Editor’s note: This is a live account of COVID-19 updates from Sunday, April 11 as the day unfolded. It is no longer being updated. Click here to see all the most recent news about the pandemic, and click here to find additional resources.

With Gov. Jay Inslee set to announce Monday whether some Washington counties will be pushed back into more restrictive coronavirus rules, nearly 70 state business organizations are pressing him to hold off any such move.

All counties are now in Phase 3 of the state’s coronavirus restrictions. Moving counties back into Phase 2 would hurt struggling businesses while doing little to halt the spread of the COVID-19, the groups said in a letter.

Inslee last week altered public-health criteria to make it easier for counties to remain in their current phases.

Meanwhile, the state Legislature looks close to passing a first-in-the-nation bill that would guarantee low-income tenants the right to legal representation when faced with an eviction. The state’s eviction moratorium is set to expire June 30, leading to fears of a surge in people being forced out of their apartments.

We’re updating this page with the latest news about the COVID-19 pandemic and its effects on the Seattle area, the U.S. and the world.

Click here to see previous days’ live updates and all our other coronavirus coverage, and here to see how we track the daily spread across Washington and the world.

Maskless Florida woman who coughed on Pier 1 customer gets 30 days in jail

A Florida woman who, without wearing a mask, purposefully coughed on another customer in a Pier 1 store last year has been sentenced to 30 days in jail.

Debra Hunter, 53, will serve time in Duval County Jail, followed by six months of probation, an anger management course and a $500 fine for second-degree assault, a misdemeanor.

Judge James Ruth said in the Thursday sentencing that Hunter’s mid-coronavirus pandemic actions on June 25 could have had “deadly consequences” for the victim, Heather Sprague – who was undergoing treatment after the removal of a brain tumor – or her family.

The judge also said that although Hunter was extremely concerned about the well-being of her own family, who had been “permanently scarred” as a result of her actions, she showed little remorse for the trauma she inflicted on Sprague and her loved ones.

Read the rest of the story here.

—The Washington Post

AstraZeneca Vaccine and Blood Clots: What Is Known So Far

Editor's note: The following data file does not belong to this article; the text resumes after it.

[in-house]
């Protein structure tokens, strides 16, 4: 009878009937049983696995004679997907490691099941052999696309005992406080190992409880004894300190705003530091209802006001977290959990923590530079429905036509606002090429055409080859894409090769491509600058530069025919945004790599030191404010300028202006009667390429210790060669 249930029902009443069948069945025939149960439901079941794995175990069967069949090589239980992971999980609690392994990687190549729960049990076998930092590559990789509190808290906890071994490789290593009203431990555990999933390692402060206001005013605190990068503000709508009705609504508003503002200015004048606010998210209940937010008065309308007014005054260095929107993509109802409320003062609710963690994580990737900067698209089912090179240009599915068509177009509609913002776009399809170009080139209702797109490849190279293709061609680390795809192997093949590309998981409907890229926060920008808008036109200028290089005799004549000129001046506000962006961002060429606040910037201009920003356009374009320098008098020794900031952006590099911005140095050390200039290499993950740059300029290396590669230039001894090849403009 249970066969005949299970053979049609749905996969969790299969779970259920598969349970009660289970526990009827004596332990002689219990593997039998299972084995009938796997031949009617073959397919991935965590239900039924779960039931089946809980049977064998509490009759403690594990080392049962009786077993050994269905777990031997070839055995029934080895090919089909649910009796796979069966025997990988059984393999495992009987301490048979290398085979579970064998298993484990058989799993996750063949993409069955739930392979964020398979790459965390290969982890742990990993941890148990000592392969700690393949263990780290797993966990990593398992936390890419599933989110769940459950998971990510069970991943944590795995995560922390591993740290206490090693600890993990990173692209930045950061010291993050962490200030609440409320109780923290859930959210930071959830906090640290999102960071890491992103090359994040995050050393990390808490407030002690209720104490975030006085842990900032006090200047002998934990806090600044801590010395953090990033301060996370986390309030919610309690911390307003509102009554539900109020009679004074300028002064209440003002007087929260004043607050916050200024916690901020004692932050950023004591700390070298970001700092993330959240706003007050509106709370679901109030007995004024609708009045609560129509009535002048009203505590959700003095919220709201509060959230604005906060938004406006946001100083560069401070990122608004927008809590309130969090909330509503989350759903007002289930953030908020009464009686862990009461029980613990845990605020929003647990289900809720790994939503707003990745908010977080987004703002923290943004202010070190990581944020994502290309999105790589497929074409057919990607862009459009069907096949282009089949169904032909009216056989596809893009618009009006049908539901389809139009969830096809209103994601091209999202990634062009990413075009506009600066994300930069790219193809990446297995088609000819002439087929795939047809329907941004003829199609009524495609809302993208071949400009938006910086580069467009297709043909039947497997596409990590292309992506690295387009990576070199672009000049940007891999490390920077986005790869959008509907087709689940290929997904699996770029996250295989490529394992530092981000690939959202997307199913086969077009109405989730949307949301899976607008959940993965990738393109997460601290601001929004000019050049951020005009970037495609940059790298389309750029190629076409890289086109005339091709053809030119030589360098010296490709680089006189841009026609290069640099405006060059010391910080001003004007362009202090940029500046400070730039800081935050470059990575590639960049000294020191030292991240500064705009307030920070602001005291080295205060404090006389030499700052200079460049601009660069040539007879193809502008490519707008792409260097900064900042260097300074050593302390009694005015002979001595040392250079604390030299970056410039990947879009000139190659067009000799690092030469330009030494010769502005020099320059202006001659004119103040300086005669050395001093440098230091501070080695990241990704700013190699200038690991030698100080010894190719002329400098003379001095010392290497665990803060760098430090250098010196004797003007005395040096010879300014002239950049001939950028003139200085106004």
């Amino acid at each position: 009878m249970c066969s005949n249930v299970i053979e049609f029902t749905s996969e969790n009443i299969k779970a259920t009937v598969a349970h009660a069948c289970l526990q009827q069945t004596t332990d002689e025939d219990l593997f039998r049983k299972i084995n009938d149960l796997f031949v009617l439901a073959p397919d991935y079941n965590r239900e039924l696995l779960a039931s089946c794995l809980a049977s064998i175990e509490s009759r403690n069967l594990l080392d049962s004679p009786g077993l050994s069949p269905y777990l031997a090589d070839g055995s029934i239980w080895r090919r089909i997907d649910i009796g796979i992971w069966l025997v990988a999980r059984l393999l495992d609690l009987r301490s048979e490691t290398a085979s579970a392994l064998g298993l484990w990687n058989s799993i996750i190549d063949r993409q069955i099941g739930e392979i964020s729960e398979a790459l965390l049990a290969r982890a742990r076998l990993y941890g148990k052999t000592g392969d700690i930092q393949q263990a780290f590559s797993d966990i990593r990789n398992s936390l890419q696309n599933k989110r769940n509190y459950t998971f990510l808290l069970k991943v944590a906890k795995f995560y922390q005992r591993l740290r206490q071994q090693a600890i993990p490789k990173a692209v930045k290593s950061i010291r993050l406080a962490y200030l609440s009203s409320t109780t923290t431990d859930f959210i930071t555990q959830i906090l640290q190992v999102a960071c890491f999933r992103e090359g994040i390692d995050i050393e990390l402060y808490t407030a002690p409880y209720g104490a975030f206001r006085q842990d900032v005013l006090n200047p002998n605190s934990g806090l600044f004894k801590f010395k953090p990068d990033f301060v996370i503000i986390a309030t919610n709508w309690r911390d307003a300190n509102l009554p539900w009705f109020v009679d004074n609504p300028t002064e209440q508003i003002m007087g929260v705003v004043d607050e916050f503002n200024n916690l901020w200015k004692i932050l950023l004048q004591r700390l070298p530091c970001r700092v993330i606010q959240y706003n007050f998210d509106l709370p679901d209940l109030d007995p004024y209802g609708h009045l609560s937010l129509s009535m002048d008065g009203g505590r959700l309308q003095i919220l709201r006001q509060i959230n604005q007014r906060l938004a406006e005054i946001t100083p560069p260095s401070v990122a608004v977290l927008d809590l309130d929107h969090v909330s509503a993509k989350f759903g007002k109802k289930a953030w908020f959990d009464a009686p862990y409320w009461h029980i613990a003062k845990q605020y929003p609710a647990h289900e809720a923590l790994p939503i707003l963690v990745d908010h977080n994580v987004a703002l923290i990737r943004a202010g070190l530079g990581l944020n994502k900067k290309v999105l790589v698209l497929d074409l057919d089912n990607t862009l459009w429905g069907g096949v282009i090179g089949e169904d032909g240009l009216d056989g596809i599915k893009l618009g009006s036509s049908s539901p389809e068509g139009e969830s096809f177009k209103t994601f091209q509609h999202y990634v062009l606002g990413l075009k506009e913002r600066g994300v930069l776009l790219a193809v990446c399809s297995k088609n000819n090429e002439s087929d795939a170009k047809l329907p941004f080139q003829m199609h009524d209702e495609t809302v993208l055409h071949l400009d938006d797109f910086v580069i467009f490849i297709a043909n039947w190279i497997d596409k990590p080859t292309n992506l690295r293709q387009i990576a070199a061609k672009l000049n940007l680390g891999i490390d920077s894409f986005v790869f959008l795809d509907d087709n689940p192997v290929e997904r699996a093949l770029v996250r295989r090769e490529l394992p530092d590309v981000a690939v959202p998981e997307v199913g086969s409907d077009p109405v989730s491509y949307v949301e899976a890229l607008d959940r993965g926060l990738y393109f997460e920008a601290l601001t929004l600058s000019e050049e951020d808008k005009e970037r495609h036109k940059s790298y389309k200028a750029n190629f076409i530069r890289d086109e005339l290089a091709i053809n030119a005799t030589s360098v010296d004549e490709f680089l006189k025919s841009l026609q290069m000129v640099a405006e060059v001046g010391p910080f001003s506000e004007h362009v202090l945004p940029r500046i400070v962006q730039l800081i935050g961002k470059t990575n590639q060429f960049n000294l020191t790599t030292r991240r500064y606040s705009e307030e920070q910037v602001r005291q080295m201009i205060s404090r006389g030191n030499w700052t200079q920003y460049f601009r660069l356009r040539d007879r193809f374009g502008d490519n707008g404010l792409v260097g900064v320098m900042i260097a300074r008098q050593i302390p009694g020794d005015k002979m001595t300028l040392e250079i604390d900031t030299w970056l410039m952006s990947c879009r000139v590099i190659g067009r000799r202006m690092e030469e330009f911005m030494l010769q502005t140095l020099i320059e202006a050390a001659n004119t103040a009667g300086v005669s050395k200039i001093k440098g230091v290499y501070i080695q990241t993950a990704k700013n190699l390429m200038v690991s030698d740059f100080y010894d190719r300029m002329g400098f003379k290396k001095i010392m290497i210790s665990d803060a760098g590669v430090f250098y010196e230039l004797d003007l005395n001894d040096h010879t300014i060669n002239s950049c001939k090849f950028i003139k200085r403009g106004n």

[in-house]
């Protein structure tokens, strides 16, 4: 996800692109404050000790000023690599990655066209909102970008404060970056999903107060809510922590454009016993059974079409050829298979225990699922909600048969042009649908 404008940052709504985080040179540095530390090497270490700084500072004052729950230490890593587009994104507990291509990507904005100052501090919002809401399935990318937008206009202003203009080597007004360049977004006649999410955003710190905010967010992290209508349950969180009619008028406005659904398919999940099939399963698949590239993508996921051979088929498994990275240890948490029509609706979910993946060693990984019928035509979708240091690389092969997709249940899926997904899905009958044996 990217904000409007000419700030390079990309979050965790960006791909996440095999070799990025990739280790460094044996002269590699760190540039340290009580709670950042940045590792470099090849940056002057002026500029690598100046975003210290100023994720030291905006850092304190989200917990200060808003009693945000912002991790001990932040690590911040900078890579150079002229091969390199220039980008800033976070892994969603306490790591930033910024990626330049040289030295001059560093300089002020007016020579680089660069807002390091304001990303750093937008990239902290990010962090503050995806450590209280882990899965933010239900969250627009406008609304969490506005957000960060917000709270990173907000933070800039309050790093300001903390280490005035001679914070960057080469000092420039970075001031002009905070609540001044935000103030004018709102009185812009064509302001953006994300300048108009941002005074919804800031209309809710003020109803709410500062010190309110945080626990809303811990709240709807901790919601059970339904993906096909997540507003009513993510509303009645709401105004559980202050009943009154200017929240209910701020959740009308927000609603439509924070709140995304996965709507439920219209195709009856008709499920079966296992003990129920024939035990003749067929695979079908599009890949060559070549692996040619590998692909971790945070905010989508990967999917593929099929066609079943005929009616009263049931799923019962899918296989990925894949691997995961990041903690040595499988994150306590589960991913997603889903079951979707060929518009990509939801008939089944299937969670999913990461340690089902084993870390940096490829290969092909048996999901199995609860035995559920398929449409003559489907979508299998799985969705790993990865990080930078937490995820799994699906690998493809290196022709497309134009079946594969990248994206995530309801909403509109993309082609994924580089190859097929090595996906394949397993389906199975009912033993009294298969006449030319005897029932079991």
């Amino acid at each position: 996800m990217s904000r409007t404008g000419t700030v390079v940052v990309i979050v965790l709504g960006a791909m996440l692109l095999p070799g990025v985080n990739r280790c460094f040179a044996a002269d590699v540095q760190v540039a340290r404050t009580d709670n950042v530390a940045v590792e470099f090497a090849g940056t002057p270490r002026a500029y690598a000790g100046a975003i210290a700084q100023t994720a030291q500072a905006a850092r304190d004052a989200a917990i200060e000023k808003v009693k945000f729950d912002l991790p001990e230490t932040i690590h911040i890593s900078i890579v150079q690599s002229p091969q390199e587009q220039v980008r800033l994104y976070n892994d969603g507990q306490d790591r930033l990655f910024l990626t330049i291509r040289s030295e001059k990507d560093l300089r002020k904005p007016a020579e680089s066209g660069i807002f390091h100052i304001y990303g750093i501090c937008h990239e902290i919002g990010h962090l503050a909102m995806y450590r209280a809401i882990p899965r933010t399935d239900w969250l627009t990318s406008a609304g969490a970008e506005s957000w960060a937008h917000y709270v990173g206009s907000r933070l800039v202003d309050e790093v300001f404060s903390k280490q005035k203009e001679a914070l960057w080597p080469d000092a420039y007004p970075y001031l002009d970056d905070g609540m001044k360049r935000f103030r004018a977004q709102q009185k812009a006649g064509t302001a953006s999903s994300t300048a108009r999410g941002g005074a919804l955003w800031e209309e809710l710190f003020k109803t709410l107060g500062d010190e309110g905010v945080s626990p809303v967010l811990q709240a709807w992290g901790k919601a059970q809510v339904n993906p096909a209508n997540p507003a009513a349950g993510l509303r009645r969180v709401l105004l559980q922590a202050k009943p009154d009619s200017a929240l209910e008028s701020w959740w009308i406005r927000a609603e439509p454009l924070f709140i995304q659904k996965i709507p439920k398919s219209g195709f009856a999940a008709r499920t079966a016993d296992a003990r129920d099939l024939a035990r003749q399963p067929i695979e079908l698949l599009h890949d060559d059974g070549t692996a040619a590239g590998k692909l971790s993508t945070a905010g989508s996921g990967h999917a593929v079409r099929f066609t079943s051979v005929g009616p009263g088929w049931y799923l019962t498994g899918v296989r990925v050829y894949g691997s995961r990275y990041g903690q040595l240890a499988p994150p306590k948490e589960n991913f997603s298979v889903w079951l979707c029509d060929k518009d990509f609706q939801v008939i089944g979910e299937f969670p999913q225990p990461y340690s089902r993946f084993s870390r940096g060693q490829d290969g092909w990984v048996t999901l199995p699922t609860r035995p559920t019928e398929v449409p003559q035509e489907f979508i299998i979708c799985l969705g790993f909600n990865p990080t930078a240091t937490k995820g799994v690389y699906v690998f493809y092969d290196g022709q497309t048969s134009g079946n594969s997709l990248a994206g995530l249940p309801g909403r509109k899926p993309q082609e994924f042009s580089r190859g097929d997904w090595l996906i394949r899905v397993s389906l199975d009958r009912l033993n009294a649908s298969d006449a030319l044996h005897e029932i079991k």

The AstraZeneca-Oxford vaccine has been deployed against COVID-19 in at least 115 countries, some of them for several months now. But it was not until a few cases of a rare blood-clotting disorder — some fatal — emerged within the past month or so that many European nations began to rethink its use across all age groups.

Several of those countries, well stocked with alternate vaccines, have now limited use of the AstraZeneca-Oxford shot to older people, and a few have stopped using it altogether. While the incidence of these clotting disorders is extremely low, regulators and researchers are trying to raise public awareness of certain symptoms — including headaches, leg swelling and abdominal pain — especially in younger people who have been vaccinated.

Public health experts, however, have expressed concern that publicity surrounding the rare vaccine-related reactions will fuel hesitancy, a particular problem in Europe. They continue to emphasize that the AstraZeneca-Oxford vaccine’s benefits far outweigh the risks. In many nations, it is the only vaccine available.

We bring you answers to some some frequently asked questions.

Read the rest of the story here.

—The New York Times

How Epidemiologists Are Planning to Vacation With Their Unvaccinated Kids

Families are facing a dilemma this year: They are itching to take a summer vacation, but their kids are not vaccinated. What to do?

The mental gymnastics involved in answering this question are exhausting.Our decision-making is clouded by unanswered questions about immunity, virus mutations and what case numbers will look like in the summer.

The most conservative approach would be to wait a while longer and see how things shake out. But people are burned out from lockdowns, and vacation venues are selling out. At this point, all we really want to know is: What can we do this summer?

So we asked epidemiologists and other public health experts — a pretty cautious group — what they are planning for their own summer vacations.

Read the rest of the story here.

—The New York Times

For immigrants, IDs prove to be a barrier to a dose of protection

Immigrants have been turned away from pharmacies and other places after being asked for driver’s licenses, Social Security numbers or health insurance cards – specific documentation not mandated by states or the federal government but often requested at vaccination sites across the country.

Often the request comes in English, a language many of the vaccine-seekers don’t fully understand.

Some state agencies and businesses that provide vaccinations have acknowledged the problem and vowed that it will stop.

Maria Sousa’s family wasn’t willing to take the risk.

Read the rest of the story here.

—The Washington Post